February 1 2015 Latest news:
Tuesday, October 9, 2012
The head of the under-fire East of England Ambulance Service Trust (EEAST) announced his retirement yesterday afternoon, three days after the EDP launched a campaign to highlight failings within the Trust.
Chief executive Hayden Newton said he would leave the EEAST within the next six months after five years at the helm.
On Friday the EDP launched the Ambulance Watch campaign following worrying reports of delays in response times.
But Mr Newton, who handed in his notice to the board last Monday, said he was leaving to look for “a new focus” in his life.
Staff were informed yesterday afternoon in Mr Newton’s weekly email called Hayden’s blog.
In the email, seen by the EDP, he said: “I am sure there will be mixed views out there, however, I have always tried to protect staff as much as possible, be there to listen to your views and seek an early resolution to many of your issues.”
Mr Newton added he had been in talks with the Trust’s board and chairman for “some time” over his departure.
He said: “With the year-end close upon us it is now the right time to put this decision into action.”
Last month it was revealed members of the GMB union had written to the Trust’s chairman expressing no confidence in Mr Newton.
And one staff member told the EDP last night: “We are absolutely over the moon, but I don’t know what is going to come out of it.”
In a statement, Mr Newton said: “EEAST is a great place to work. We have outstanding staff who work hard to deliver the best possible service to our patients who call us when they are in their greatest need.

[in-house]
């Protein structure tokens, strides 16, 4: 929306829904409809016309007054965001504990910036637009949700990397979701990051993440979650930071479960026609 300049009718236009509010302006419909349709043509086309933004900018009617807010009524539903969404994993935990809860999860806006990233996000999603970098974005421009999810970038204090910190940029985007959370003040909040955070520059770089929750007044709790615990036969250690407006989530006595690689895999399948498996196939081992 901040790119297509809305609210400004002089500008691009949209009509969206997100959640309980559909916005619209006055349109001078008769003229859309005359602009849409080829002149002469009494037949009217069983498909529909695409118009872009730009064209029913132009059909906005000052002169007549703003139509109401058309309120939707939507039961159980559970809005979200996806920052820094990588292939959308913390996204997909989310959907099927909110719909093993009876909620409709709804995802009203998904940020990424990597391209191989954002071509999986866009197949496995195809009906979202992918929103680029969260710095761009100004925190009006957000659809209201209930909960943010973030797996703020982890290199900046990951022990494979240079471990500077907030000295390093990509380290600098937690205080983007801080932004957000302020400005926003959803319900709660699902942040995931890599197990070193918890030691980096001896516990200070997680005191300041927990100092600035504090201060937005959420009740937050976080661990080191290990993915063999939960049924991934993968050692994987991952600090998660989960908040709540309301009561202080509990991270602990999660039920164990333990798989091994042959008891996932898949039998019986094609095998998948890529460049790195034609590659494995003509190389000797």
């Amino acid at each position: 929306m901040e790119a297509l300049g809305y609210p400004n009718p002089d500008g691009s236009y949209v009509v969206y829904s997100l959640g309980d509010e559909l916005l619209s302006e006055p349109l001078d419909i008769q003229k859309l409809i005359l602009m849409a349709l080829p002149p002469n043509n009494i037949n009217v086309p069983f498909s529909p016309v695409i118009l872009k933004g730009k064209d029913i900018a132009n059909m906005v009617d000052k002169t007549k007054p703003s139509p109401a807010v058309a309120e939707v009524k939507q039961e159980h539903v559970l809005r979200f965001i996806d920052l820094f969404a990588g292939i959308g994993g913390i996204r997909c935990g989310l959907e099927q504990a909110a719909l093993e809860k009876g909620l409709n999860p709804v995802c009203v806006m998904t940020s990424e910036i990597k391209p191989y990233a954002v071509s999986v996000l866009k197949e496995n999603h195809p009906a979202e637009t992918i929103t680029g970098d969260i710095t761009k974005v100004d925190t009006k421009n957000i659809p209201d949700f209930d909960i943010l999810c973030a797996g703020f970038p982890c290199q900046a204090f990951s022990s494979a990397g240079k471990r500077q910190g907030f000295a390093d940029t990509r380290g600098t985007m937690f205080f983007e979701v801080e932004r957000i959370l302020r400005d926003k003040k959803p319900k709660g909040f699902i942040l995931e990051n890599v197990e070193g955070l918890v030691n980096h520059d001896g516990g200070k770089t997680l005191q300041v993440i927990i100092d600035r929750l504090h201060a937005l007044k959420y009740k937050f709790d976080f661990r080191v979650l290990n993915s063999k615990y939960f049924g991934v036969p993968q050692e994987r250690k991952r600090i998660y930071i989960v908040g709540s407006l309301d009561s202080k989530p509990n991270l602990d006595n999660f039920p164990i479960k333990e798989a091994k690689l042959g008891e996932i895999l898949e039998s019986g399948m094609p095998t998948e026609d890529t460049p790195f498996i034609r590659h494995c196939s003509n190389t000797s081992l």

“Now I am nearing my retirement age, I think the time is right to pass the baton on to a new chief executive while I look for a new focus in my life.”
Health minister and North Norfolk MP Norman Lamb warned against a delay in appointing Mr Newton’s replacement.
He said: “Clearly he, and the organisation, have been under pressure and I think it may be that that pressure has had some effect on his decision.
“I have always got on very well with him, but ultimately the service is not working effectively in Norfolk.
“You have very dedicated paramedics, but we are not making efficient use of resources that are available.
“My frustration is that having raised the issues of very slow response times a year ago, I had real assurances then that things would improve and a year on they have not resolved the problems in Norfolk.”
Chairman of EEAST Maria Ball said Mr Newton would be “greatly missed” by the Trust.
She said: “I have personally known Hayden for more than 12 years and I continue to admire his energy, integrity, commitment and absolute passion for ambulance services.
“Hayden has been an excellent chief executive and under his leadership the Trust has made real progress.
“Our clinical support desks are saving around 900 ambulance unnecessary dispatches every week, paramedic numbers have increased significantly under his leadership and more frontline staff continue to be recruited to nearly double the number since he took over in 2007 when the Trust faced significant financial issues.”
Mr Newton began his career in the ambulance service more than 30 years ago and went on to become a paramedic. He worked for ambulance services across the county and became director of operations for the Scottish Ambulance Service and then the chief executive of Kent Ambulance Service.